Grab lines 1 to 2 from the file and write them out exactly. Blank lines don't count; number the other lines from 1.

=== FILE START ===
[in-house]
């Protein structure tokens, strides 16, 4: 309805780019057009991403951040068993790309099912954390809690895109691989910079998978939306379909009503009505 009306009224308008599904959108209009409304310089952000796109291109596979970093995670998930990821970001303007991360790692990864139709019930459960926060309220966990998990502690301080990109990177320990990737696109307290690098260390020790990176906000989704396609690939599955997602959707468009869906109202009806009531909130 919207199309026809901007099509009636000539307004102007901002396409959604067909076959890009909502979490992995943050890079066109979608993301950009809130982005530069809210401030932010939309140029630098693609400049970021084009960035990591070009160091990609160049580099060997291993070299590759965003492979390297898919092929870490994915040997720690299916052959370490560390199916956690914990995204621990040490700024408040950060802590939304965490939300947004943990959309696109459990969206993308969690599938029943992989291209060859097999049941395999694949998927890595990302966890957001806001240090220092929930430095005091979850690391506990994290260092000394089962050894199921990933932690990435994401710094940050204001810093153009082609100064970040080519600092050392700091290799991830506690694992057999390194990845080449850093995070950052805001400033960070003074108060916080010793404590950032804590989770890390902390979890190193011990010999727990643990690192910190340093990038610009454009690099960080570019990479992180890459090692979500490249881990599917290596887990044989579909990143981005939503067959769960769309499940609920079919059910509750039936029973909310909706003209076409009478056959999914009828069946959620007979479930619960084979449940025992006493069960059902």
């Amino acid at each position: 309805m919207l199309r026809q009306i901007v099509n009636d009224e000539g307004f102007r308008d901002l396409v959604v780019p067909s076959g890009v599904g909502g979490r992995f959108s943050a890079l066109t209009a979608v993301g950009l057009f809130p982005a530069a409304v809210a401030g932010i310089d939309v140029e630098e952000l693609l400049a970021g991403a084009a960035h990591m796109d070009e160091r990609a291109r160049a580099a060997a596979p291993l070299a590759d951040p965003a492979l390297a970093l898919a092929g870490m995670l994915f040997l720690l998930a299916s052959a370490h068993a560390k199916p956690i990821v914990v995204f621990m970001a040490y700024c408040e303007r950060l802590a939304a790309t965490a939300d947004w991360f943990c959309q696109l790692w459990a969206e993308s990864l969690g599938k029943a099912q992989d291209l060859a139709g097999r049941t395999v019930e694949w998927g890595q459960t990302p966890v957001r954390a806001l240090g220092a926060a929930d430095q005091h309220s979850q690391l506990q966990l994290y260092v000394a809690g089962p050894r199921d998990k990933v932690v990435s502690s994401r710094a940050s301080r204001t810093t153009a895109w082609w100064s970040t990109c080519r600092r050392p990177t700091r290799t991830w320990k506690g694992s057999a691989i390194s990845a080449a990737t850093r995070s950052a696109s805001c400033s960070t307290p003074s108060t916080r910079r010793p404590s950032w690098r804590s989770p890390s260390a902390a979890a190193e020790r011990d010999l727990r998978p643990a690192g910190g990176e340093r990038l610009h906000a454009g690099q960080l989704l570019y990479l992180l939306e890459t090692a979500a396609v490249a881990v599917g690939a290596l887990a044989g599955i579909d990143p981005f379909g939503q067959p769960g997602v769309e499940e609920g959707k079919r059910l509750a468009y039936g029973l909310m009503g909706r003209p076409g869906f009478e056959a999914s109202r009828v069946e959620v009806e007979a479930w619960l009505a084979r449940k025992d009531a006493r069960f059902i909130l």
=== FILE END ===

[in-house]
């Protein structure tokens, strides 16, 4: 309805780019057009991403951040068993790309099912954390809690895109691989910079998978939306379909009503009505 009306009224308008599904959108209009409304310089952000796109291109596979970093995670998930990821970001303007991360790692990864139709019930459960926060309220966990998990502690301080990109990177320990990737696109307290690098260390020790990176906000989704396609690939599955997602959707468009869906109202009806009531909130 919207199309026809901007099509009636000539307004102007901002396409959604067909076959890009909502979490992995943050890079066109979608993301950009809130982005530069809210401030932010939309140029630098693609400049970021084009960035990591070009160091990609160049580099060997291993070299590759965003492979390297898919092929870490994915040997720690299916052959370490560390199916956690914990995204621990040490700024408040950060802590939304965490939300947004943990959309696109459990969206993308969690599938029943992989291209060859097999049941395999694949998927890595990302966890957001806001240090220092929930430095005091979850690391506990994290260092000394089962050894199921990933932690990435994401710094940050204001810093153009082609100064970040080519600092050392700091290799991830506690694992057999390194990845080449850093995070950052805001400033960070003074108060916080010793404590950032804590989770890390902390979890190193011990010999727990643990690192910190340093990038610009454009690099960080570019990479992180890459090692979500490249881990599917290596887990044989579909990143981005939503067959769960769309499940609920079919059910509750039936029973909310909706003209076409009478056959999914009828069946959620007979479930619960084979449940025992006493069960059902």